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Perpendicular Lines in 3 Space

  1. Aug 16, 2006 #1
    i am given parametric equations of 2 lines L1 and L2 and i am asked to find the vector, parametric and symmetric equation of a line that intersects these 2 lines at 90 degrees so a line that is perpendicular to those 2 lines. how do i go about this? at first i tried converting the parametric equation to a vector equation to get the value of vector a cause p vector = a vector + t(b vector) and then cross multiplying the two a vectors. but then i realized that the a vectors dont have the same direction and that the line and the a vector are totally different things so ... how do i go about this?
     
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  3. Aug 16, 2006 #2

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    If your vector equation will read [itex]\vec r(t) = \vec a+ \vec b t [/itex], you can take [itex]\vec a[/tex] as any point on the line and [itex]\vec b[/tex] as the difference between any two distinct points on the line.
     
  4. Aug 16, 2006 #3
    i know how to get values of vector b but i don't understand how to do the calculations. i dont know how to find the a line that intersects 2 other lines and at a 90 degree angle...
     
  5. Aug 16, 2006 #4

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    Oh, I'm sorry, I misread the question. You want to find the corresponding vectors [itex]\vec b[/itex] for these two lines and then take their cross product. As for a, it's unclear where they want you to put this line, but if the lines interect and they want it to pass through this point, just take that point as your [itex]\vec a[/itex].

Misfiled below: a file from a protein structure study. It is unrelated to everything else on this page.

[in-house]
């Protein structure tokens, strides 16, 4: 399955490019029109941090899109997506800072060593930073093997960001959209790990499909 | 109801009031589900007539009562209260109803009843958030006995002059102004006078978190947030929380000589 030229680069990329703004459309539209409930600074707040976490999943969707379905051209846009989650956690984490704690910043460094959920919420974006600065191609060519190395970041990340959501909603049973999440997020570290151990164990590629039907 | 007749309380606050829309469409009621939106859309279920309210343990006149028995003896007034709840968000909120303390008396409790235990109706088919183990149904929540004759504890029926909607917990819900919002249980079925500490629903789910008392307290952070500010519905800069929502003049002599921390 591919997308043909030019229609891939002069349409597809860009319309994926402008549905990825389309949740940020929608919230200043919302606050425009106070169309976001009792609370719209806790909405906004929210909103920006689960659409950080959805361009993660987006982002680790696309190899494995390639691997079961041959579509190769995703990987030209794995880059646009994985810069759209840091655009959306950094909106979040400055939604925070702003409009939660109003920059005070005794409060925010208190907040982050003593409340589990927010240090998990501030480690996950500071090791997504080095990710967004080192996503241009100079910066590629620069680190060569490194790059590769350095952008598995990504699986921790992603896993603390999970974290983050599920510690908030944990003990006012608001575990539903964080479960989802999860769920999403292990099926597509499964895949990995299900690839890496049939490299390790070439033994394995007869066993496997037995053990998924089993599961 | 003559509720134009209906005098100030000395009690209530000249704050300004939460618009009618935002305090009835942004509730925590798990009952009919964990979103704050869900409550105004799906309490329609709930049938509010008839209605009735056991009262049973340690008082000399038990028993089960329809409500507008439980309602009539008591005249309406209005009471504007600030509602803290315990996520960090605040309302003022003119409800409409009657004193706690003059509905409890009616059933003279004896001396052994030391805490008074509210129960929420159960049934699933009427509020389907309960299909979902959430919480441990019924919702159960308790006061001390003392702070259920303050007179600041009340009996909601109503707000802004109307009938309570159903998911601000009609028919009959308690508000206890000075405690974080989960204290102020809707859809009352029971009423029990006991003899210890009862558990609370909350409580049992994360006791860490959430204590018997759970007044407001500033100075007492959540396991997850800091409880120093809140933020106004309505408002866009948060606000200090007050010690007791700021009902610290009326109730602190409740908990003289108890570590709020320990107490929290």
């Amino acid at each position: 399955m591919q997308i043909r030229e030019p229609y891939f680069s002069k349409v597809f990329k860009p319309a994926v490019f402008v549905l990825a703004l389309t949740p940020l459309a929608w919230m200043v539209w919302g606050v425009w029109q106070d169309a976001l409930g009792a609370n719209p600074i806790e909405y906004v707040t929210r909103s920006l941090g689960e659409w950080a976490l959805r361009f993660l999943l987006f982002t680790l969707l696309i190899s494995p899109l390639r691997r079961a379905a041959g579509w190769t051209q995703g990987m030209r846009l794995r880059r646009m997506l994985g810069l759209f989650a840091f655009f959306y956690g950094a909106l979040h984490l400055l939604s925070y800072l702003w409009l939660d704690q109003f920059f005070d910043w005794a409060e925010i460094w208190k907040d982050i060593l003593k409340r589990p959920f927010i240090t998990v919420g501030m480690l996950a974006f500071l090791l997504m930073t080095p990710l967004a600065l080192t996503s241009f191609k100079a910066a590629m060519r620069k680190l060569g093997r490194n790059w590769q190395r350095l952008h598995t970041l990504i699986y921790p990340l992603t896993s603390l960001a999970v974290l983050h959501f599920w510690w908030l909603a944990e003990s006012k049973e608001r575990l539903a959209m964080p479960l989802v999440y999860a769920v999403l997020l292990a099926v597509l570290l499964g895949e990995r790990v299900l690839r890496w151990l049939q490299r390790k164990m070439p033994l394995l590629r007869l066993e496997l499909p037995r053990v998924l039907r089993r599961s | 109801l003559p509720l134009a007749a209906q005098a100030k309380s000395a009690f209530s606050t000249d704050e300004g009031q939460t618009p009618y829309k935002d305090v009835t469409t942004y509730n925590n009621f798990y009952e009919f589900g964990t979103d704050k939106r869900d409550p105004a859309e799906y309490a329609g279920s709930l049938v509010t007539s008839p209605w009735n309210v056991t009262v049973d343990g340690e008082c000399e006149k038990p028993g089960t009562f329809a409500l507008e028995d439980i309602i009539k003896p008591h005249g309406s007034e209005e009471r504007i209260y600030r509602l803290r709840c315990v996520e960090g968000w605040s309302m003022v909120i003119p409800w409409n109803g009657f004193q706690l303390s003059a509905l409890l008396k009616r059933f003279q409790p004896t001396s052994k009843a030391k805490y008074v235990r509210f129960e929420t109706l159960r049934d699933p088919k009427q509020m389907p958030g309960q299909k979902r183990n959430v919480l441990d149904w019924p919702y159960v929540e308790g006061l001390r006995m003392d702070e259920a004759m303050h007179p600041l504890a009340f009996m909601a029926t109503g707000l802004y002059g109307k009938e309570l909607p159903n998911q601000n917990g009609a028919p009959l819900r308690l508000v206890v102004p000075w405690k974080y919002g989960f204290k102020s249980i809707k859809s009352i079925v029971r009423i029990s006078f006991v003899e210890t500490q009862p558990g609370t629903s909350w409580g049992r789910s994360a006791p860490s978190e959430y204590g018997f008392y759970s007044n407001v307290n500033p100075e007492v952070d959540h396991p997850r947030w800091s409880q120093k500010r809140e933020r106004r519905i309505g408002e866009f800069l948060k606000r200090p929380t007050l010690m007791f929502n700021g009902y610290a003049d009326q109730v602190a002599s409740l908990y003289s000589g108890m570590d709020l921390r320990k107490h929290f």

6. Aug 16, 2006 #5
    okay if i do a cross product of the b vectors i will get a line that is perpendicular to both of the line but only at the origin. the line does not have to necessarily come across the origin right? so this would be the like B value of my 3rd line right? now then they want me to put the line so it intersects the given 2 lines at a 90 degree angle. so how do i do that?
     
  7. Aug 16, 2006 #6

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    I see, so you want the line to intersect both given lines, at two different points if these lines don't themselves intersect, and in addition for it to be perpendicular to both lines. Sorry I repeatedly didn't read the question properly. I've been a little distracted.

    So, one thing you could do is look at the set of all vectors between the two lines. That is, if the equation for L1 is [itex] \vec a_1 + \vec b_1 t_1[/itex] and similarly for L2, then look at the set [itex] \vec a_1 -\vec a_2+ \vec b_1 t_1-\vec b_2 t_2[/itex]. Now you want to solve for [itex]t_1[/itex] and [itex]t_2[/itex] at which this vector is perpendicular to both [itex] \vec b_1 [/itex] and [itex] \vec b_2 [/itex], that is [itex] \vec b_1 \cdot (\vec a_1 -\vec a_2+ \vec b_1 t_1-\vec b_2 t_2) =\vec b_2 \cdot (\vec a_1 -\vec a_2+ \vec b_1 t_1-\vec b_2 t_2) =0[/itex]. Then you can just plug in these values to get [itex] \vec a[/itex] (the point on L1 at t1 or L2 ar t2) and [itex] \vec b[/itex] (the diference between these two points).
     
    Last edited: Aug 16, 2006
  8. Aug 16, 2006 #7
    its aliright but i still have one more question. i do not understand how you got this:
    [itex] \vec a_1 -\vec a_2+ \vec b_1 t_1-\vec b_2 t_2[/itex]
     
  9. Aug 17, 2006 #8

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    I just subtracted the vector from the point on L1 at t1 to the point on L2 at t2. This is then the vector between the two points, or equivalently, the b vector for a line that intersects both points.
     
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